Loblolly pine, Pinus taeda, occurs widely throughout the southeastern United States. Aurally, the luscious assonance and mellifluous liquidity of its given name are sufficient to evoke some moonlit, blossom-saturated southern dreamscape all on their own. Loblolly is in fact a rather unpoetically onomatopoetic word—one meant to suggest the bubbling and plopping of a pot of thick glop simmering on a stove. In British nautical usage, it referred primarily to any gruel or porridgelike entree not greatly relished; secondarily, it referred to any unappetizing medicine of similar consistency, for which reason the ship’s surgeon’s assistant was called a loblolly boy. In America, a loblolly was a mudhole—a gooey, gelatinous mess suggestive of naval cuisine. Loblolly pine could tolerate low bottomlands, where loblollies were the bane of loggers trying to extract them from the swamps. As a noun, loblolly is now obsolescent, if not obsolete. The tree preserves it.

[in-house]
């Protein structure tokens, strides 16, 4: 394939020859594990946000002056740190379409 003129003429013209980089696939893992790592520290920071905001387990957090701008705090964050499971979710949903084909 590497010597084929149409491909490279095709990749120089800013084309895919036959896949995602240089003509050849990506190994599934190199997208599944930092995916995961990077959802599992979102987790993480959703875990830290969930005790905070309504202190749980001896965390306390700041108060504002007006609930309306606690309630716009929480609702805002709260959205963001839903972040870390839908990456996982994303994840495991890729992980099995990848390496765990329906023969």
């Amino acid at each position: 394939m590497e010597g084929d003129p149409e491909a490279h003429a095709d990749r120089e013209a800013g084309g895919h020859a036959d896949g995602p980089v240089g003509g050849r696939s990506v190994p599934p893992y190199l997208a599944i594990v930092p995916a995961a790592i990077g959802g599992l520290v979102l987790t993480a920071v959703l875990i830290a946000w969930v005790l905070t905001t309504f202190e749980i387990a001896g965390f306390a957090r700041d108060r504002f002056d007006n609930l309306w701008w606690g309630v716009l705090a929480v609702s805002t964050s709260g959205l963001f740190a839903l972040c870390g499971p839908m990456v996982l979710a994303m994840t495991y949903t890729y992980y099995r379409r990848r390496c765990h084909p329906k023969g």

Franklin Burroughs